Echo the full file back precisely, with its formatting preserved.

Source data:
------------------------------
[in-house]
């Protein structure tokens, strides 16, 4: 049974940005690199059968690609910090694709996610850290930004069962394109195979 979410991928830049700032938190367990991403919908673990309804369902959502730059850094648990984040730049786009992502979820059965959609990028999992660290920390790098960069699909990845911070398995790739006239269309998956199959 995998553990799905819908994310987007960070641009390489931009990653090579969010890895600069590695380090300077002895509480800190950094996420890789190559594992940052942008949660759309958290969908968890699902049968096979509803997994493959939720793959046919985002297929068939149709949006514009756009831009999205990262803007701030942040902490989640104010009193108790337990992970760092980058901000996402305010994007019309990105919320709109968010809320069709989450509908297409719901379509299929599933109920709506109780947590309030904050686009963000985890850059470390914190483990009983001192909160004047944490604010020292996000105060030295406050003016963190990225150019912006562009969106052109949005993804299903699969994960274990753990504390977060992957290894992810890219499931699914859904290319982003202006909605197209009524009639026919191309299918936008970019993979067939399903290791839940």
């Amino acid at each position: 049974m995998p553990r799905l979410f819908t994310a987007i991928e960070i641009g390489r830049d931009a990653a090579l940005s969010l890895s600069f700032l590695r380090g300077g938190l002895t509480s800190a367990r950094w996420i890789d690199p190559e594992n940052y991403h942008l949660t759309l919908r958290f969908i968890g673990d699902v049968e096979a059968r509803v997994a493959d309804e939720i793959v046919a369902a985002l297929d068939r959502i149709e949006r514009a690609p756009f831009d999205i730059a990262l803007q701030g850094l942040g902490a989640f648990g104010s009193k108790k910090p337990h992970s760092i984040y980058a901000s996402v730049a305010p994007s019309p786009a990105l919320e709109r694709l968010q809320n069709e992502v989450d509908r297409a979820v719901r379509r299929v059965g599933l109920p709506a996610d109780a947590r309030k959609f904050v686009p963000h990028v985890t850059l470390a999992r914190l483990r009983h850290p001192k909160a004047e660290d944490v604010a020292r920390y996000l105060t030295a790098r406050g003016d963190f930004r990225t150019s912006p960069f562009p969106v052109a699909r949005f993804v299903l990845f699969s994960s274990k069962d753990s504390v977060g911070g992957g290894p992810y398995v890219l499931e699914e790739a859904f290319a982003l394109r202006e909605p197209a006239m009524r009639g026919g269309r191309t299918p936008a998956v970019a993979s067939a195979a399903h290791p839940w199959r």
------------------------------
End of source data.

[in-house]
């Protein structure tokens, strides 16, 4: 049974940005690199059968690609910090694709996610850290930004069962394109195979 979410991928830049700032938190367990991403919908673990309804369902959502730059850094648990984040730049786009992502979820059965959609990028999992660290920390790098960069699909990845911070398995790739006239269309998956199959 995998553990799905819908994310987007960070641009390489931009990653090579969010890895600069590695380090300077002895509480800190950094996420890789190559594992940052942008949660759309958290969908968890699902049968096979509803997994493959939720793959046919985002297929068939149709949006514009756009831009999205990262803007701030942040902490989640104010009193108790337990992970760092980058901000996402305010994007019309990105919320709109968010809320069709989450509908297409719901379509299929599933109920709506109780947590309030904050686009963000985890850059470390914190483990009983001192909160004047944490604010020292996000105060030295406050003016963190990225150019912006562009969106052109949005993804299903699969994960274990753990504390977060992957290894992810890219499931699914859904290319982003202006909605197209009524009639026919191309299918936008970019993979067939399903290791839940």
């Amino acid at each position: 049974m995998p553990r799905l979410f819908t994310a987007i991928e960070i641009g390489r830049d931009a990653a090579l940005s969010l890895s600069f700032l590695r380090g300077g938190l002895t509480s800190a367990r950094w996420i890789d690199p190559e594992n940052y991403h942008l949660t759309l919908r958290f969908i968890g673990d699902v049968e096979a059968r509803v997994a493959d309804e939720i793959v046919a369902a985002l297929d068939r959502i149709e949006r514009a690609p756009f831009d999205i730059a990262l803007q701030g850094l942040g902490a989640f648990g104010s009193k108790k910090p337990h992970s760092i984040y980058a901000s996402v730049a305010p994007s019309p786009a990105l919320e709109r694709l968010q809320n069709e992502v989450d509908r297409a979820v719901r379509r299929v059965g599933l109920p709506a996610d109780a947590r309030k959609f904050v686009p963000h990028v985890t850059l470390a999992r914190l483990r009983h850290p001192k909160a004047e660290d944490v604010a020292r920390y996000l105060t030295a790098r406050g003016d963190f930004r990225t150019s912006p960069f562009p969106v052109a699909r949005f993804v299903l990845f699969s994960s274990k069962d753990s504390v977060g911070g992957g290894p992810y398995v890219l499931e699914e790739a859904f290319a982003l394109r202006e909605p197209a006239m009524r009639g026919g269309r191309t299918p936008a998956v970019a993979s067939a195979a399903h290791p839940w199959r």